Funny thing about the national test held on Wednesday 9 November. It was a test of the old stuff; not the new. IPAWS-OPEN and the Common Alerting Protocol (CAP) were not even part of the test. It worked – with glitches – but it worked. The glitches seemed to be mostly about garbled messages and misinterpreted tones; things that the text and Internet-based IPAWS-OPEN solution are designed to prevent. I am confident that the next test, when it happens, will go MUCH better from that standpoint.
The comments about the national test that were most amusing were the ones that connected the National test with an attempt by the federal Government to “take over the airwaves and the Internet.” The internet was not even used. I am not going to comment on whether the Government wants to regulate (or over-regulate) the Internet. That may, or may not be, depending on your personal political perspective. What I can say his that FEMA’s IPAWS program is absolutely not involved in that sort of activity. Input can come from the president, but it can also come from local authorities at all levels of government using alert origination tools provided mostly by private industry. Dissemination is the same. It is primarily voluntary; using a Government provided query architecture that allows local agencies and information providers to weed out unwanted material, making it the very opposite of a Government forced content push. Finally, the “last mile distribution” is almost completely through commercial providers and/or a very wide variety local government controlled software from the commercial sector. So, while IPAWS is designed to provide a way for the president to get an emergency alert to as many people as possible at one time, its architecture is actually built with local alerting and local control at its very core. Check it out for yourself. I will be at the annual International Association of Emergency Managers (IAEM) convention in Las Vegas next week. Drop by the IPAWS booth to say “hi” and to get a live demonstration. Good stuff.
Rick Wimberly’s Emergency Management blog identifies the fact that I stated that IPAWS-OPEN could make international connections. BUT………
U.S. regulations make inter-nation connectivity fairly difficult, if not impossible, unless there are treaties and/or formal diplomatic agreements in place. So, it can work with Canada where we have both agreements in place and a real need for cross-border civilian population alerting. With other nations… not so much. Just a clarification.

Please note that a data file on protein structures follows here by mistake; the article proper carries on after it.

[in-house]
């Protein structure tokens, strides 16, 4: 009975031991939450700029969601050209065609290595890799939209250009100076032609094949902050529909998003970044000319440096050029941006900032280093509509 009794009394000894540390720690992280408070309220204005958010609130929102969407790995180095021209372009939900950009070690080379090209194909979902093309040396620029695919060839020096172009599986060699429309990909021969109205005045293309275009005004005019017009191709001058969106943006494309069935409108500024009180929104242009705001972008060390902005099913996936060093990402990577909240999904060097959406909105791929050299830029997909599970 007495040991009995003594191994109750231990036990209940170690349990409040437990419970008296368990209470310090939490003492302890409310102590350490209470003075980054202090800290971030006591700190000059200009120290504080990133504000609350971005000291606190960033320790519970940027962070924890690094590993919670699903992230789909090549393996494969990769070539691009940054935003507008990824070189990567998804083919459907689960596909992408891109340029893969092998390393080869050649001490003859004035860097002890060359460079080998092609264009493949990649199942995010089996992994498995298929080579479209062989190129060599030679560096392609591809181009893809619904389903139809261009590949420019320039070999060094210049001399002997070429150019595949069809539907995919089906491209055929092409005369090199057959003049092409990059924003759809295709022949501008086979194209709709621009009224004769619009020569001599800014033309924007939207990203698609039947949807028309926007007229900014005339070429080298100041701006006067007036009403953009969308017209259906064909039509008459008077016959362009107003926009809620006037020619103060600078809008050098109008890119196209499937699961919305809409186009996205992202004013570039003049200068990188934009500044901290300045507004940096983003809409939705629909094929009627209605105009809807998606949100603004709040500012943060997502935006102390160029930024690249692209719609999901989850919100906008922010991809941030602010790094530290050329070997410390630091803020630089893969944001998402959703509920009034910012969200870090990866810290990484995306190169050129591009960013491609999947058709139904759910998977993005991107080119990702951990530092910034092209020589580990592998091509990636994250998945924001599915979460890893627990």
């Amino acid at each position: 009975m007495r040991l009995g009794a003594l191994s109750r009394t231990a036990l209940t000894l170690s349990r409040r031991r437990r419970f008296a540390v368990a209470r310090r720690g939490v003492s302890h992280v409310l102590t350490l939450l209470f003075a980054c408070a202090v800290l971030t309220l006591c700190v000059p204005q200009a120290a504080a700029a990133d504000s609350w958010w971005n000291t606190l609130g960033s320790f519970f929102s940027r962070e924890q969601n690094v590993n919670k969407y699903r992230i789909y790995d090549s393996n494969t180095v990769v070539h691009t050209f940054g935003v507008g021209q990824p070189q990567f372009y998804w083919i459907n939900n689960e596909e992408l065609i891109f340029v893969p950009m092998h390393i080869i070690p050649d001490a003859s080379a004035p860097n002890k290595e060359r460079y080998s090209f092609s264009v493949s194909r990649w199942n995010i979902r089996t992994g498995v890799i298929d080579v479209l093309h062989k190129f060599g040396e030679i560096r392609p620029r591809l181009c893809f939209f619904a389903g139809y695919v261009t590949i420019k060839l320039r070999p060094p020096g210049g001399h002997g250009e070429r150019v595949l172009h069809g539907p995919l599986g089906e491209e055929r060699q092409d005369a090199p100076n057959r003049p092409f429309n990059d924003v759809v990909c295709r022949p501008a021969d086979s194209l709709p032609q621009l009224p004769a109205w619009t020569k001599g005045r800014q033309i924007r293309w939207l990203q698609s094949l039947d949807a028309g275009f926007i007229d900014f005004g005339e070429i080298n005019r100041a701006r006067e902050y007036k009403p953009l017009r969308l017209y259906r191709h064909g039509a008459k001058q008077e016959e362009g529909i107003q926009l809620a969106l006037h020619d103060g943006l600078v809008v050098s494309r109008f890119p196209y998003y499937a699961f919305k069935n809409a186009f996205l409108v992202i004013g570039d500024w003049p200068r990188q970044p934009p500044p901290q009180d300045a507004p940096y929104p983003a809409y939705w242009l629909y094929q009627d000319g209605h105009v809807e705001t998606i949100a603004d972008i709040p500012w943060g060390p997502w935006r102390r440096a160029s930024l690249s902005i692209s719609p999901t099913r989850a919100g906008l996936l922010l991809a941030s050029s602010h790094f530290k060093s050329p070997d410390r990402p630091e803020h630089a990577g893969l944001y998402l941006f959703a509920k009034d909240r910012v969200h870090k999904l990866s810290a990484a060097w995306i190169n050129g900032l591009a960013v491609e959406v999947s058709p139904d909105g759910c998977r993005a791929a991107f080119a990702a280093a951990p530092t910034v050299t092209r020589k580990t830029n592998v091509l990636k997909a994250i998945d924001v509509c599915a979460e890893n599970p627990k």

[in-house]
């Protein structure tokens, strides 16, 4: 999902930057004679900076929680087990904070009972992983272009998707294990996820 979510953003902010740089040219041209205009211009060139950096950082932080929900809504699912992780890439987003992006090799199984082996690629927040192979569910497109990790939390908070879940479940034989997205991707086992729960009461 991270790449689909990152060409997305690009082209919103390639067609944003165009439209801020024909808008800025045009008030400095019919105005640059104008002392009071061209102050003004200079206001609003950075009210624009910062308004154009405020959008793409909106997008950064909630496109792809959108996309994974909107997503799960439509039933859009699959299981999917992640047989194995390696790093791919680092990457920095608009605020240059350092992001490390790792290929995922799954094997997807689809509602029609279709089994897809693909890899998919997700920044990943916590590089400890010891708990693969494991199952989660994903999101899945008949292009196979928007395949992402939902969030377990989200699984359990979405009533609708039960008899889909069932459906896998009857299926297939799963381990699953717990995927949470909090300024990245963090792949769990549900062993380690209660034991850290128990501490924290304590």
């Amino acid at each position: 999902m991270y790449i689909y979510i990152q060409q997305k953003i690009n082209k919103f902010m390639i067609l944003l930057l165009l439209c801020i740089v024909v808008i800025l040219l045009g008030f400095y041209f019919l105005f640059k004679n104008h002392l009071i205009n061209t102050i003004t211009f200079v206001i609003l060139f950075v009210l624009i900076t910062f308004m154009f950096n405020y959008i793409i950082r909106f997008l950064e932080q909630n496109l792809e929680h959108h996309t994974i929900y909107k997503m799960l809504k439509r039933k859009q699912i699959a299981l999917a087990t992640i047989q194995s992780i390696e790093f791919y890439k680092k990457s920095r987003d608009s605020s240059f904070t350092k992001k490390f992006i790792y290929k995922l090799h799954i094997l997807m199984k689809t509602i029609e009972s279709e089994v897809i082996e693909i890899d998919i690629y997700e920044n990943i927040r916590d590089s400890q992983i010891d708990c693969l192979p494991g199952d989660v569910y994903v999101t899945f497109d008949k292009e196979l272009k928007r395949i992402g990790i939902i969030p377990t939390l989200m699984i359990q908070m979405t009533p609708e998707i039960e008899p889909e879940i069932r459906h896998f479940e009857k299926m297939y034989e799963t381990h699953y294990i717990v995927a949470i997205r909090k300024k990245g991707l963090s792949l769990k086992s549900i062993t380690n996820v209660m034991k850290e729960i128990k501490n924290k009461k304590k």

The italics below contain a Facebook entry by Neil Bourgeois to his friends, repeated with his permission:
Remembering those who sacrificed all on 9/11. Also remembering everyone who made DMIS Fastrack happen after that. You would be pleased to know that the next generation DMIS and INTEROP has a bright future, which was built off a firm foundation that many of you worked so hard to put in place. Also remembering Charlie Bell, he would also have been pleased to see how far things have gone.
Charlie Bell was the original Marine Corps Program Manager for what is now FEMA’s DM-OPEN and DM-Framework. Charlie died before he could see his vision fully operational, but it was his vision that started the program, even before 9/11. Charlie, your vision became our passion on 9/11. It is now well on its way to becoming a national asset. You can be proud. We miss you, but we know you are watching.
I have been studying the National Information Exchange Model (NIEM) fairly extensively over the last few weeks. I have even read the NIEM Naming and Design Rules document from beginning to end. I will admit that I went into it with something of a jaundiced view. As a veteran contributor to the DoD data model and an outside observer of the GJXDM (recently), and a large scale IBM model (a long time ago), I have real reservations about the usability and maintainability of any all-knowing, all-seeing model. I have, at least at this point, become a believer in NIEM. Why? Because NIEM accepts the notion that a federation between separately name-spaced models makes sense, both within NIEM, and with external standards defined outside the heavy NIEM NDR discipline (or defined with a different heavy discipline). The notion of defining an Adapter for NIEM use of other standards is a brilliant concept. This, combined with the Information Exchange Package Documentation (IEPD) methodology for documenting the contextual use of data used in exchanges has made me a fan.
The problem with this “federation of standards” concept is that it makes tools (and “auto-magic” validation) harder to build. As a result there is a tendency to try and force all of the standards back into the all-knowing, all-seeing model. It is a seductive idea, but not a good idea. Let’s look at a very simple example: EDXL Resource Management uses the Customer Information Quality (CIQ standard) for Person Names. This allows internationalization for all kinds of different Naming structures and for a wide variety of Addressing schemes. NIEM (as a national model) is much more U.S. centric, particularly in the use of PersonName tag. Both CIQ and NIEM are appropriate in their respective namespaces (and the NIEM NDR respects this fact by allowing for the adapter wrapper for external standards). If we try to combine the two standards by defining CIQ elements as NIEM elements directly in order to make the subschema generator work more easily, we blur important distinctions that were developed for good reason.